“Is that so?” said Doctor Benson. “I’m a doctor myself. Doctor Benson is my name.”
“I thought this car smelled like pills,” the man laughed. Then he added, more seriously, “My name is Evans.”
They rode along silently for a few minutes and the rider moved himself in his seat and placed his package on the floor. As the man leaned over, Doctor Benson caught his first good look at the small, catlike face.
The doctor also noticed the long deep scar on the man’s cheek, bright and red-looking as though it were of recent origin. He thought of Mrs. Ott Sorly and reached for his watch. His fingers went deep into his pocket before he realized that his watch was not there.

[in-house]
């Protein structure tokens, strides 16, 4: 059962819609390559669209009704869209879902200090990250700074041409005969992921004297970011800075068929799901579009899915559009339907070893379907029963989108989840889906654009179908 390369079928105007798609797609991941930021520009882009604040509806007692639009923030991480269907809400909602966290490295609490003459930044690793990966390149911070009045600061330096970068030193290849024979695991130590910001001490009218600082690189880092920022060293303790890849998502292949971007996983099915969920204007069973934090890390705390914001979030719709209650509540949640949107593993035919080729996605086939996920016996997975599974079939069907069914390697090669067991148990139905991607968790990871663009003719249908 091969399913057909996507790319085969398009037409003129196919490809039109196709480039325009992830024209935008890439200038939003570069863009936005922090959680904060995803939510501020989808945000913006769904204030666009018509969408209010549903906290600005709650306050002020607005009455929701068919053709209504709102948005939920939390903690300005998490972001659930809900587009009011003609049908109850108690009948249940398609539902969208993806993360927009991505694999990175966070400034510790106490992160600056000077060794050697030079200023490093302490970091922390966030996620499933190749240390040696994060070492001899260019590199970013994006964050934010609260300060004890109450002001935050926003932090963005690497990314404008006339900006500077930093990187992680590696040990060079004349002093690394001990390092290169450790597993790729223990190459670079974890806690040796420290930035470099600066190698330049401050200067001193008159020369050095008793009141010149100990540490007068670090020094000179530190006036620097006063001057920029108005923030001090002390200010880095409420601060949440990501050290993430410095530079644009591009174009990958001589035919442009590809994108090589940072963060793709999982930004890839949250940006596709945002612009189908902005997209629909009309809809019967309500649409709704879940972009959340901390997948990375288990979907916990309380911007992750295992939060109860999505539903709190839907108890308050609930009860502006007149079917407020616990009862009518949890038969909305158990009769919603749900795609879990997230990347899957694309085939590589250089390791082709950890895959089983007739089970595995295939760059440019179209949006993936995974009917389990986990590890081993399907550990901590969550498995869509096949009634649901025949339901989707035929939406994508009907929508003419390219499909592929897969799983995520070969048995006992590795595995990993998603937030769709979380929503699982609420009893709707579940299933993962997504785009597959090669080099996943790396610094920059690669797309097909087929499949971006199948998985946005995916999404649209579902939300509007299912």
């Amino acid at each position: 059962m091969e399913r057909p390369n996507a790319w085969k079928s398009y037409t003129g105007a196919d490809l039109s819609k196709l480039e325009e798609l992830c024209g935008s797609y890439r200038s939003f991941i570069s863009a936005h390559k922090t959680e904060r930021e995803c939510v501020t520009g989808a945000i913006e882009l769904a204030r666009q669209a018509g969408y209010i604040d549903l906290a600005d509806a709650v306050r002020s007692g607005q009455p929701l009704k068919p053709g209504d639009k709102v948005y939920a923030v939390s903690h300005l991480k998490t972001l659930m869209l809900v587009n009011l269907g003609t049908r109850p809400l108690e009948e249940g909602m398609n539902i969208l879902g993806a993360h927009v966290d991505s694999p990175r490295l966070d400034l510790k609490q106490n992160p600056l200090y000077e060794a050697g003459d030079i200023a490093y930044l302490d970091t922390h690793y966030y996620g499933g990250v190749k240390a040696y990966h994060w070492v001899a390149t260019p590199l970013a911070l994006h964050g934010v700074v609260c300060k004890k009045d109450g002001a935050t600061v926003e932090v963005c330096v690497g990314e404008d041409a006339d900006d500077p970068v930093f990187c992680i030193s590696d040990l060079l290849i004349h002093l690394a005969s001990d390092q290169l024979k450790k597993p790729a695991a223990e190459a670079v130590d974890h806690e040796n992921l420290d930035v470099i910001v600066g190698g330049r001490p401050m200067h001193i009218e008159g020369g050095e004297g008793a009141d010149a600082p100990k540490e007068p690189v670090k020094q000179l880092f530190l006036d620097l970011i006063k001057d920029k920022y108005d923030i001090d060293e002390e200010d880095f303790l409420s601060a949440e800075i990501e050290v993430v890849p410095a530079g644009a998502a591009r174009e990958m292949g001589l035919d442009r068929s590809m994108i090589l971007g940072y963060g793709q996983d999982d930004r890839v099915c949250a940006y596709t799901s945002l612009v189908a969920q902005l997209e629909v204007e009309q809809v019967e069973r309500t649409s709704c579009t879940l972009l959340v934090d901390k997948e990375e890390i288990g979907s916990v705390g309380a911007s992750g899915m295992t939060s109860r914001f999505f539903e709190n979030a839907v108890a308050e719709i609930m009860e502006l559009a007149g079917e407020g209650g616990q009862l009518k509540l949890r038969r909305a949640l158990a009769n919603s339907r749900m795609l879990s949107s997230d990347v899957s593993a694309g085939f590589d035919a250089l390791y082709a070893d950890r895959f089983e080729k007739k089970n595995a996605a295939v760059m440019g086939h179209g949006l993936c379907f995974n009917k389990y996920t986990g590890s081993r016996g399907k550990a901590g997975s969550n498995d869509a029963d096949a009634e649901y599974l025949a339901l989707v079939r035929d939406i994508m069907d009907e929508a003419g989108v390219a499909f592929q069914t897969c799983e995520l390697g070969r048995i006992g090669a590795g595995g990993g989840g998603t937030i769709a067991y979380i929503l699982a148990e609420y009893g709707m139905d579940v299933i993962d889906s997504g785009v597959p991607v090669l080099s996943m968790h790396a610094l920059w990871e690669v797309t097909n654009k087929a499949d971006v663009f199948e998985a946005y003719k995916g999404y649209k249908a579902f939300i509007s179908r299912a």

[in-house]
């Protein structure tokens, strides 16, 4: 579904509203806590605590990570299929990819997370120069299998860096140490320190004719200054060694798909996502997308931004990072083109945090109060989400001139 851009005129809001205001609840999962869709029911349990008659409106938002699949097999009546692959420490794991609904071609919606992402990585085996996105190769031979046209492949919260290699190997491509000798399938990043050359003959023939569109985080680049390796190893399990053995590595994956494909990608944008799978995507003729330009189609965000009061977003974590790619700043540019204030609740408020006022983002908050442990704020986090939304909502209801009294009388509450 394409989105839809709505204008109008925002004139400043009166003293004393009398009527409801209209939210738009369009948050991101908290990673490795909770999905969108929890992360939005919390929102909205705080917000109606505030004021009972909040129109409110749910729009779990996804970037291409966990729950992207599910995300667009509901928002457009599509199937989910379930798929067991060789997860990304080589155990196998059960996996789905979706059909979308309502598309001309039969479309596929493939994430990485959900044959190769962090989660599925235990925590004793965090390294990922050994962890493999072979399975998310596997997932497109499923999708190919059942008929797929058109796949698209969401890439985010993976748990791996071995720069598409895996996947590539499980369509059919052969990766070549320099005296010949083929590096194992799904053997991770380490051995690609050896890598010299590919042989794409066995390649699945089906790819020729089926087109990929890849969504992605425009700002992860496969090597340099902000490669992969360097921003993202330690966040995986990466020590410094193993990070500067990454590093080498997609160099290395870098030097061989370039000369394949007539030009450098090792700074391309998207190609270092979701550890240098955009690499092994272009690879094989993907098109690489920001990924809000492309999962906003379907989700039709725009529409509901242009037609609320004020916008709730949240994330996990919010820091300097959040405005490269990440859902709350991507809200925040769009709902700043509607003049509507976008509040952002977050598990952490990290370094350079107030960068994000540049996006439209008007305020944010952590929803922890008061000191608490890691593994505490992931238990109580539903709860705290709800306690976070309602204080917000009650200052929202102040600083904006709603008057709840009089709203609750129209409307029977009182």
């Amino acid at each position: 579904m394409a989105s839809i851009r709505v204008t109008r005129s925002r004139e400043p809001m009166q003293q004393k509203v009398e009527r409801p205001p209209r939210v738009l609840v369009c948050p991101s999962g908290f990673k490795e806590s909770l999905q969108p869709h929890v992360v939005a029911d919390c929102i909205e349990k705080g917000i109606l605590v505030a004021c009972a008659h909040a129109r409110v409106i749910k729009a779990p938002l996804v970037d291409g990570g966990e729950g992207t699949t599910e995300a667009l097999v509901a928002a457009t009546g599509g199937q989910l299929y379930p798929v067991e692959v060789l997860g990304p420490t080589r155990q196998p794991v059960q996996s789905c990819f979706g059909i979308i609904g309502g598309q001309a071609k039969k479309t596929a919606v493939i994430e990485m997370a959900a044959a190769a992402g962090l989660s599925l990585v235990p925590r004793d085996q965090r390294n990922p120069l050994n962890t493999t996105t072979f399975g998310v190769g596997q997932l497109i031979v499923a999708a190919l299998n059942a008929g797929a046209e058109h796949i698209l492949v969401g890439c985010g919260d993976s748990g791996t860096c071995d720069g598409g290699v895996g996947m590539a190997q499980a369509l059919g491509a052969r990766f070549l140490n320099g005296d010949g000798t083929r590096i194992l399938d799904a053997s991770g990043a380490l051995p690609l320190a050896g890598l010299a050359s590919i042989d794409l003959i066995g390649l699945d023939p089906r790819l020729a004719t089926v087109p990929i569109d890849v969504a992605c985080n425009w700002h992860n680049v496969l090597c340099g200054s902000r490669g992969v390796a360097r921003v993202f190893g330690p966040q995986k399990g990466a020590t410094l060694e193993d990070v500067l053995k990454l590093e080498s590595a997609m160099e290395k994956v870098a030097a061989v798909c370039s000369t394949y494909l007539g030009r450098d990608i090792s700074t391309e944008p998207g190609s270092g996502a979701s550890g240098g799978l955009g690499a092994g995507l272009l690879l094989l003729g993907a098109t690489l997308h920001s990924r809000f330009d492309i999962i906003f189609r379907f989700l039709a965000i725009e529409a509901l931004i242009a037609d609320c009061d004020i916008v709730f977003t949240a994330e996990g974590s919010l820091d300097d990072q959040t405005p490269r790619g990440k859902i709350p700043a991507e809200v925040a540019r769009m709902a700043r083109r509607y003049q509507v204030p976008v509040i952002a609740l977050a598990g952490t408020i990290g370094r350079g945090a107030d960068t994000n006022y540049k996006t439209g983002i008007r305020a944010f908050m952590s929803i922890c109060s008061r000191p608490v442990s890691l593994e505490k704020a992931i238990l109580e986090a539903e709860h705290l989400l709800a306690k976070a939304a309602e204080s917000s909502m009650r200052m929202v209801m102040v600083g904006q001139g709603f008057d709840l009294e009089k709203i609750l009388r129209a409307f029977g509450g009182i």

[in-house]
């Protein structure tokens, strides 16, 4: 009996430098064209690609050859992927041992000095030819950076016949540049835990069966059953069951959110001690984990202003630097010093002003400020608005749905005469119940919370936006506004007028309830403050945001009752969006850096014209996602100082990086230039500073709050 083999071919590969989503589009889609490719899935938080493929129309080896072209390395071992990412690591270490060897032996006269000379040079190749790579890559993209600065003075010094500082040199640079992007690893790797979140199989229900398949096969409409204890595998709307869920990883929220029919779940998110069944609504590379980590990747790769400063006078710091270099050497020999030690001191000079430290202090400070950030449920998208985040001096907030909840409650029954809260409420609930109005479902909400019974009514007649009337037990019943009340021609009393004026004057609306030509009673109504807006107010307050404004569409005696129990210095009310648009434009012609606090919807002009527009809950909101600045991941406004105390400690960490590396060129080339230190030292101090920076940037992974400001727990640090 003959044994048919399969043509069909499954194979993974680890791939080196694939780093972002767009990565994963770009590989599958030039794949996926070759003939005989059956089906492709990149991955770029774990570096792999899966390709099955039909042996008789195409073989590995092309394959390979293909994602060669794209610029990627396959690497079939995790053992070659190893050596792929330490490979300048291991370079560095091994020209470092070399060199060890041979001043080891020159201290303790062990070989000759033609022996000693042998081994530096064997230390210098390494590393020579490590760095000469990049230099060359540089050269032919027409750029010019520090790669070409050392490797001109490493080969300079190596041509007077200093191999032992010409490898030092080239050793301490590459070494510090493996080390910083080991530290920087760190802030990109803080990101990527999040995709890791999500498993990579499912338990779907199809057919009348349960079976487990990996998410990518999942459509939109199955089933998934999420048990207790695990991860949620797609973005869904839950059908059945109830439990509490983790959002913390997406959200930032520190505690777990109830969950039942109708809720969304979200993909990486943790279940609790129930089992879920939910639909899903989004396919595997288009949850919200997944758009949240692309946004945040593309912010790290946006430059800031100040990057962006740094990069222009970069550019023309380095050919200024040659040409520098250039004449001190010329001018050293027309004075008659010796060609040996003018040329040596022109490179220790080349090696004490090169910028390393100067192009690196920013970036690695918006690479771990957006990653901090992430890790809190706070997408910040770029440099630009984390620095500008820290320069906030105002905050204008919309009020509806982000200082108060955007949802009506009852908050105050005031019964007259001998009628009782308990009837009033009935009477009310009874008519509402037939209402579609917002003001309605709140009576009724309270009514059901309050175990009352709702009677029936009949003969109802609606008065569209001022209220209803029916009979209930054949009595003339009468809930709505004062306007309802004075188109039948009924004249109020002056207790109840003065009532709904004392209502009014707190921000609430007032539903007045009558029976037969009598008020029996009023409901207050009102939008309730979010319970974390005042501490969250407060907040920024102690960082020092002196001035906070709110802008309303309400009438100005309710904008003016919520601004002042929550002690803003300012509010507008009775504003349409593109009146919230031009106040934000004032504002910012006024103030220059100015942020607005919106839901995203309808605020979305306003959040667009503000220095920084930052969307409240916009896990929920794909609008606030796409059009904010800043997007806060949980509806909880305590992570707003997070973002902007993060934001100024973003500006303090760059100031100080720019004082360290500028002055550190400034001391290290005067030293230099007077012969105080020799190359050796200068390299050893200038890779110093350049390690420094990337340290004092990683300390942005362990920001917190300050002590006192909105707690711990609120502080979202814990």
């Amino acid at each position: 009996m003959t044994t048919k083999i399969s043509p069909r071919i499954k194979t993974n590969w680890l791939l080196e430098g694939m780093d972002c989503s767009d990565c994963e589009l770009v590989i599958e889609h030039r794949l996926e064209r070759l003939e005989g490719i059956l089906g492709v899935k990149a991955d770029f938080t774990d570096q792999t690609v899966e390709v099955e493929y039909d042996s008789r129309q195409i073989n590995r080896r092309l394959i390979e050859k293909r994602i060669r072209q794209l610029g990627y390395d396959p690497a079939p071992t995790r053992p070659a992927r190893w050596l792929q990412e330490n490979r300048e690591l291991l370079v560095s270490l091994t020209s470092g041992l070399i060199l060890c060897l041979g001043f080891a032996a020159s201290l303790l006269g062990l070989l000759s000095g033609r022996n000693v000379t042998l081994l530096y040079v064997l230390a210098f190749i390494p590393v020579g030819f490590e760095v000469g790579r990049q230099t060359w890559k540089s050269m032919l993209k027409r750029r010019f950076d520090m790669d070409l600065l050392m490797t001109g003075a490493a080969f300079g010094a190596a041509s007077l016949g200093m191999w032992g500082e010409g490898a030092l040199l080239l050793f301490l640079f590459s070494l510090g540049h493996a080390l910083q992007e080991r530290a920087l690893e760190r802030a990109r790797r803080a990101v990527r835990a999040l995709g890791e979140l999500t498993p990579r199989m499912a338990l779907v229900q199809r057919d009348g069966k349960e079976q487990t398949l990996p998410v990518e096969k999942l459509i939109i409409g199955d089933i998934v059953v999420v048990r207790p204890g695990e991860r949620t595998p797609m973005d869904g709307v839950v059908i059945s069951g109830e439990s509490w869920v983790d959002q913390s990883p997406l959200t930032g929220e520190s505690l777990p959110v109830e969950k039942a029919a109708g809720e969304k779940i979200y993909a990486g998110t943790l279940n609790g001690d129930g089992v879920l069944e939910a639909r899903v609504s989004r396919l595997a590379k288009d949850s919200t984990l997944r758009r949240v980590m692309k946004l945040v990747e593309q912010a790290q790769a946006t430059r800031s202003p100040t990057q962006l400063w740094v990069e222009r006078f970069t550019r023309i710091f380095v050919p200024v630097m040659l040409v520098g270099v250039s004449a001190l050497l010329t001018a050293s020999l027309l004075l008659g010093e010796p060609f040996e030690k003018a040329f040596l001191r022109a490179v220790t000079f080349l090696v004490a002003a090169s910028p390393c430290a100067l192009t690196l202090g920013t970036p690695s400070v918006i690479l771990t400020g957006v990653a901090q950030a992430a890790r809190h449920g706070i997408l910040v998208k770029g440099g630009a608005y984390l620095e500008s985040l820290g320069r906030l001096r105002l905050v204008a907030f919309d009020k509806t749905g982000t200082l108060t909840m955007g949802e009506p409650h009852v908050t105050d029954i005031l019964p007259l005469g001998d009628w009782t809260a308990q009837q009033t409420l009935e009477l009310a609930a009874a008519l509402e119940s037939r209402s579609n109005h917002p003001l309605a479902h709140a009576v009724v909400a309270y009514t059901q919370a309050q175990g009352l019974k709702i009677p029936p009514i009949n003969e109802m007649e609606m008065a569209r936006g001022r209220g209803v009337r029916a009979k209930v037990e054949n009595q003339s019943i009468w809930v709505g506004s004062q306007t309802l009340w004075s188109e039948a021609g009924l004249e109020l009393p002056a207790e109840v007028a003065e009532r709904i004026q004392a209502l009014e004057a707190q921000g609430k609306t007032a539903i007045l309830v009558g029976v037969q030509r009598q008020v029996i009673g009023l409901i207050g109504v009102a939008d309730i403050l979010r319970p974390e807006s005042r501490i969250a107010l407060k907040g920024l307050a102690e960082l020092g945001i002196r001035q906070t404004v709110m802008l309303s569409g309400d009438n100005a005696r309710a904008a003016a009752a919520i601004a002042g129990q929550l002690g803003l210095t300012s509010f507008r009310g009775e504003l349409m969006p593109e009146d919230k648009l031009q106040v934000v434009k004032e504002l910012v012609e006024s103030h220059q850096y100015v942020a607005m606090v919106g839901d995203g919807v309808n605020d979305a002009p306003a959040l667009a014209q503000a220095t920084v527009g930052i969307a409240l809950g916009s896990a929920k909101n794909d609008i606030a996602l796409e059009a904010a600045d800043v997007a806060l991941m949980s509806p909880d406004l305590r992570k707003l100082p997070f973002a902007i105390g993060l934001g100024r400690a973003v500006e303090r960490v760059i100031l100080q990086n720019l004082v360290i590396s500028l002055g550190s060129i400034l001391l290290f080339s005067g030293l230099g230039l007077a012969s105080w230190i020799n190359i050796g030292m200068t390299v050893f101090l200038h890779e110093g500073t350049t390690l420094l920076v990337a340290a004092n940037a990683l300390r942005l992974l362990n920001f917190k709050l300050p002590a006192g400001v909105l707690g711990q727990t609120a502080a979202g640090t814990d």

Doctor Benson moved his hand very slowly and very carefully below the seat until he felt the leather holster, in which he always carried with him, his automatic pistol.
He drew out the pistol slowly and held it in the darkness at his side. Doctor Benson stopped the car quickly and pushed the nose of his gun into Evans’ side.
The rider jumped with fear and put up his hands quickly “My God, mister,” he whispered “I thought you…”
Doctor Benson pushed the pistol still deeper into the man’s side and repeated coldly, “Put that watch in my pocket before I let this gun go off.”
Evans put his hand in his own vest pocket and later, with trembling hands, tried to put the watch into the doctor’s pocket. With his free hand, Doctor Benson pushed the watch down into his pocket. He opened the door and forced the man out of the car.
“I’m out here tonight, probably to save a woman’s life, but I took time out to try to help you,” he said to the man angrily.